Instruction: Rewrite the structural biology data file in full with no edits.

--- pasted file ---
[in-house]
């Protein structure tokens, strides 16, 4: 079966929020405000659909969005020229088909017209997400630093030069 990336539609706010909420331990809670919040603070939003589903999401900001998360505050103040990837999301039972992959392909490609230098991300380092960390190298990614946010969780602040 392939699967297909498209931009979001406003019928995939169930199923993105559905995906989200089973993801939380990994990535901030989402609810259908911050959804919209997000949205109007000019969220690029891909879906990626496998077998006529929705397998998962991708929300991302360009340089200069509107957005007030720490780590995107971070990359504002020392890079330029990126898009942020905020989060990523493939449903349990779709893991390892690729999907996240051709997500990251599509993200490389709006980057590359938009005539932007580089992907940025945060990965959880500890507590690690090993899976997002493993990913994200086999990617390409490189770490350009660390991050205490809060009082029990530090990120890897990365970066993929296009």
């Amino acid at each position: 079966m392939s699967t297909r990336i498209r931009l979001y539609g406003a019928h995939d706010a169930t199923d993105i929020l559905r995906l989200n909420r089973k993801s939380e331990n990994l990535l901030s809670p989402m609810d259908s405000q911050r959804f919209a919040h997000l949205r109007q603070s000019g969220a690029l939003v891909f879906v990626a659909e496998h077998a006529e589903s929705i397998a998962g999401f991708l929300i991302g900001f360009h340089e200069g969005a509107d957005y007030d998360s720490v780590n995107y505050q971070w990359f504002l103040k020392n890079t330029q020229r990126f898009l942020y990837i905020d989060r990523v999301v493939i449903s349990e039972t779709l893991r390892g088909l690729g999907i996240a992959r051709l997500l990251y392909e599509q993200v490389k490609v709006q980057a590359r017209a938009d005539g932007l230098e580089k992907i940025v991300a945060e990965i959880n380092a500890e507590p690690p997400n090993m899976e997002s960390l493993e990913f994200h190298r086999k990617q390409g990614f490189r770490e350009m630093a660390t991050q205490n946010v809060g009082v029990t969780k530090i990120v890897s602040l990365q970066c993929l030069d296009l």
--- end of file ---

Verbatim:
[in-house]
């Protein structure tokens, strides 16, 4: 079966929020405000659909969005020229088909017209997400630093030069 990336539609706010909420331990809670919040603070939003589903999401900001998360505050103040990837999301039972992959392909490609230098991300380092960390190298990614946010969780602040 392939699967297909498209931009979001406003019928995939169930199923993105559905995906989200089973993801939380990994990535901030989402609810259908911050959804919209997000949205109007000019969220690029891909879906990626496998077998006529929705397998998962991708929300991302360009340089200069509107957005007030720490780590995107971070990359504002020392890079330029990126898009942020905020989060990523493939449903349990779709893991390892690729999907996240051709997500990251599509993200490389709006980057590359938009005539932007580089992907940025945060990965959880500890507590690690090993899976997002493993990913994200086999990617390409490189770490350009660390991050205490809060009082029990530090990120890897990365970066993929296009």
């Amino acid at each position: 079966m392939s699967t297909r990336i498209r931009l979001y539609g406003a019928h995939d706010a169930t199923d993105i929020l559905r995906l989200n909420r089973k993801s939380e331990n990994l990535l901030s809670p989402m609810d259908s405000q911050r959804f919209a919040h997000l949205r109007q603070s000019g969220a690029l939003v891909f879906v990626a659909e496998h077998a006529e589903s929705i397998a998962g999401f991708l929300i991302g900001f360009h340089e200069g969005a509107d957005y007030d998360s720490v780590n995107y505050q971070w990359f504002l103040k020392n890079t330029q020229r990126f898009l942020y990837i905020d989060r990523v999301v493939i449903s349990e039972t779709l893991r390892g088909l690729g999907i996240a992959r051709l997500l990251y392909e599509q993200v490389k490609v709006q980057a590359r017209a938009d005539g932007l230098e580089k992907i940025v991300a945060e990965i959880n380092a500890e507590p690690p997400n090993m899976e997002s960390l493993e990913f994200h190298r086999k990617q390409g990614f490189r770490e350009m630093a660390t991050q205490n946010v809060g009082v029990t969780k530090i990120v890897s602040l990365q970066c993929l030069d296009l």